The game reflects the heritage of the Osage Indians, a tribe that once roamed the plains of the two states.

Speculation is that the original trophy, an authentic Indian drum, was purchased in a Kansas City pawn shop and
was later replaced by a new one in 1986. The Indian Drum is given to the winning school each year.


This tradition rang into existence in 1927 when Missouri officials suggested that a trophy should be presented to the
winning school. The bell had an ominous beginning since it was originally stolen from a church in Seward, Neb. by
two Nebraska fraternities. that shared the same house.

The first battles for the bell were between the two frats after they moved to

separate living quarters. However, when the two universities needed a trophy to play for the bell was donated for the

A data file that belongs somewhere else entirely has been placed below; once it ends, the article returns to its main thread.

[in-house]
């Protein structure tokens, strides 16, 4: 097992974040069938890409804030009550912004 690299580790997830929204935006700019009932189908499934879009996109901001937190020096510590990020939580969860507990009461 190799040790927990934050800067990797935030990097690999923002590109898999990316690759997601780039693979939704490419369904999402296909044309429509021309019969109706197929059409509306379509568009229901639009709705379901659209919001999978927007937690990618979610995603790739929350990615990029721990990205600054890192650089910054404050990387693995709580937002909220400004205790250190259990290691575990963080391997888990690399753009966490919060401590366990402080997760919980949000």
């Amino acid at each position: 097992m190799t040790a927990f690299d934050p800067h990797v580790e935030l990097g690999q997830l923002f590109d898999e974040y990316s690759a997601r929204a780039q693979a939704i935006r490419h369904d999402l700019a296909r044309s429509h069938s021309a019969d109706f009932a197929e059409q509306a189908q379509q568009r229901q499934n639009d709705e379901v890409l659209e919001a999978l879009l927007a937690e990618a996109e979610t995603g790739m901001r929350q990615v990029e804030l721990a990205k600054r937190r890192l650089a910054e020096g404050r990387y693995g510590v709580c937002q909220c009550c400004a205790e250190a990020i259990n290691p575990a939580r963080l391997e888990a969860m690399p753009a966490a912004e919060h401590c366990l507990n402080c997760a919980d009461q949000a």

cause. Today the bell symbolizes the rivalry with its engraved

"M" on one side and an "N" on the other.


A surprising conversation that a Tiger assistant football coach heard on his headset prior to the 1959 Missouri-Iowa
State game, keyed this trophy game. Because the wires were crossed in the press box, he was able to tune into
pregame discussions held by the Cyclone coaching staff Mizzou won the game that was played in Ames, 14-0.
Northwestern Bell donated the trophy that features an old-style phone mounted

on a pedestal. The Telephone Trophy is presented to the team that makes the 'right calls' and wins the game.


The smoking of an old pipe during the 1929 Missouri-Oklahoma game